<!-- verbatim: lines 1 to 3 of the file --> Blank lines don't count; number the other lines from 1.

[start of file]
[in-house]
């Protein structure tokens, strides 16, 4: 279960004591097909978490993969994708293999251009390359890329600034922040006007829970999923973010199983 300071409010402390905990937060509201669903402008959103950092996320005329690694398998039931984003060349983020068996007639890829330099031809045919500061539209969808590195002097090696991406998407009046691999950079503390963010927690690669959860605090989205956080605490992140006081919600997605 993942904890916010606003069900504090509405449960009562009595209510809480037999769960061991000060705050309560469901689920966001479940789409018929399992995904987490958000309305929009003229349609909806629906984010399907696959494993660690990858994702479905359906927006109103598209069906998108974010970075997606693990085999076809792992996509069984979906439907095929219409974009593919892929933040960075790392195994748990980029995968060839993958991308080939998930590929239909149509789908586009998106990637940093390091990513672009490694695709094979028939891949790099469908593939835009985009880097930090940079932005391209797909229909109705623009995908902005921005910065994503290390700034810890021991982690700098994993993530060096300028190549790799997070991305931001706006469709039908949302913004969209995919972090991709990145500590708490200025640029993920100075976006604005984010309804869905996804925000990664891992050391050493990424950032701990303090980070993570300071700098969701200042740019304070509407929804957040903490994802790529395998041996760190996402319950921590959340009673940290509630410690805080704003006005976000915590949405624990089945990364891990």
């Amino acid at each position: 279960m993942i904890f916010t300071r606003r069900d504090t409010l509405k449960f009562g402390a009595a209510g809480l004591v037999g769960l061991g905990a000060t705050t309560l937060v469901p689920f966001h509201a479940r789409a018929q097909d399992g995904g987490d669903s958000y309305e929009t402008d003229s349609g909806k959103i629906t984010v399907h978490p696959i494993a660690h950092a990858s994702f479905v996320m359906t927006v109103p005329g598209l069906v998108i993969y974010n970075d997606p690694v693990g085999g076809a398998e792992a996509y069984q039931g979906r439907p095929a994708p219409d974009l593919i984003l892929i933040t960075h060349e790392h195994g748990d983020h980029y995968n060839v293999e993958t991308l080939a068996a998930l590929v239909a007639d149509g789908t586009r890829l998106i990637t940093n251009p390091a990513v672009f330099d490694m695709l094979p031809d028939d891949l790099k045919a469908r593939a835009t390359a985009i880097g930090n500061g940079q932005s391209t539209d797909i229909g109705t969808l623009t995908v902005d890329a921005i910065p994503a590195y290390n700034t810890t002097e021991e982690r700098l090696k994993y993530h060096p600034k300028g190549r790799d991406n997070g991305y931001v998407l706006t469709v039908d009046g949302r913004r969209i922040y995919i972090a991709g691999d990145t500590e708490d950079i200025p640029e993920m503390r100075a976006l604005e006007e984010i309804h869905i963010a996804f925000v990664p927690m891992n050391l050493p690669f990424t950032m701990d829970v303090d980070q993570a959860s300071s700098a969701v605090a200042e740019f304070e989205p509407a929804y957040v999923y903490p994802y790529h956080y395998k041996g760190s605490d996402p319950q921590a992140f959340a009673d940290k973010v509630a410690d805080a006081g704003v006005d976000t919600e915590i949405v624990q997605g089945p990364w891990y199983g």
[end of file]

[in-house]
């Protein structure tokens, strides 16, 4: 279960004591097909978490993969994708293999251009390359890329600034922040006007829970999923973010199983 300071409010402390905990937060509201669903402008959103950092996320005329690694398998039931984003060349983020068996007639890829330099031809045919500061539209969808590195002097090696991406998407009046691999950079503390963010927690690669959860605090989205956080605490992140006081919600997605 993942904890916010606003069900504090509405449960009562009595209510809480037999769960061991000060705050309560469901689920966001479940789409018929399992995904987490958000309305929009003229349609909806629906984010399907696959494993660690990858994702479905359906927006109103598209069906998108974010970075997606693990085999076809792992996509069984979906439907095929219409974009593919892929933040960075790392195994748990980029995968060839993958991308080939998930590929239909149509789908586009998106990637940093390091990513672009490694695709094979028939891949790099469908593939835009985009880097930090940079932005391209797909229909109705623009995908902005921005910065994503290390700034810890021991982690700098994993993530060096300028190549790799997070991305931001706006469709039908949302913004969209995919972090991709990145500590708490200025640029993920100075976006604005984010309804869905996804925000990664891992050391050493990424950032701990303090980070993570300071700098969701200042740019304070509407929804957040903490994802790529395998041996760190996402319950921590959340009673940290509630410690805080704003006005976000915590949405624990089945990364891990």
């Amino acid at each position: 279960m993942i904890f916010t300071r606003r069900d504090t409010l509405k449960f009562g402390a009595a209510g809480l004591v037999g769960l061991g905990a000060t705050t309560l937060v469901p689920f966001h509201a479940r789409a018929q097909d399992g995904g987490d669903s958000y309305e929009t402008d003229s349609g909806k959103i629906t984010v399907h978490p696959i494993a660690h950092a990858s994702f479905v996320m359906t927006v109103p005329g598209l069906v998108i993969y974010n970075d997606p690694v693990g085999g076809a398998e792992a996509y069984q039931g979906r439907p095929a994708p219409d974009l593919i984003l892929i933040t960075h060349e790392h195994g748990d983020h980029y995968n060839v293999e993958t991308l080939a068996a998930l590929v239909a007639d149509g789908t586009r890829l998106i990637t940093n251009p390091a990513v672009f330099d490694m695709l094979p031809d028939d891949l790099k045919a469908r593939a835009t390359a985009i880097g930090n500061g940079q932005s391209t539209d797909i229909g109705t969808l623009t995908v902005d890329a921005i910065p994503a590195y290390n700034t810890t002097e021991e982690r700098l090696k994993y993530h060096p600034k300028g190549r790799d991406n997070g991305y931001v998407l706006t469709v039908d009046g949302r913004r969209i922040y995919i972090a991709g691999d990145t500590e708490d950079i200025p640029e993920m503390r100075a976006l604005e006007e984010i309804h869905i963010a996804f925000v990664p927690m891992n050391l050493p690669f990424t950032m701990d829970v303090d980070q993570a959860s300071s700098a969701v605090a200042e740019f304070e989205p509407a929804y957040v999923y903490p994802y790529h956080y395998k041996g760190s605490d996402p319950q921590a992140f959340a009673d940290k973010v509630a410690d805080a006081g704003v006005d976000t919600e915590i949405v624990q997605g089945p990364w891990y199983g």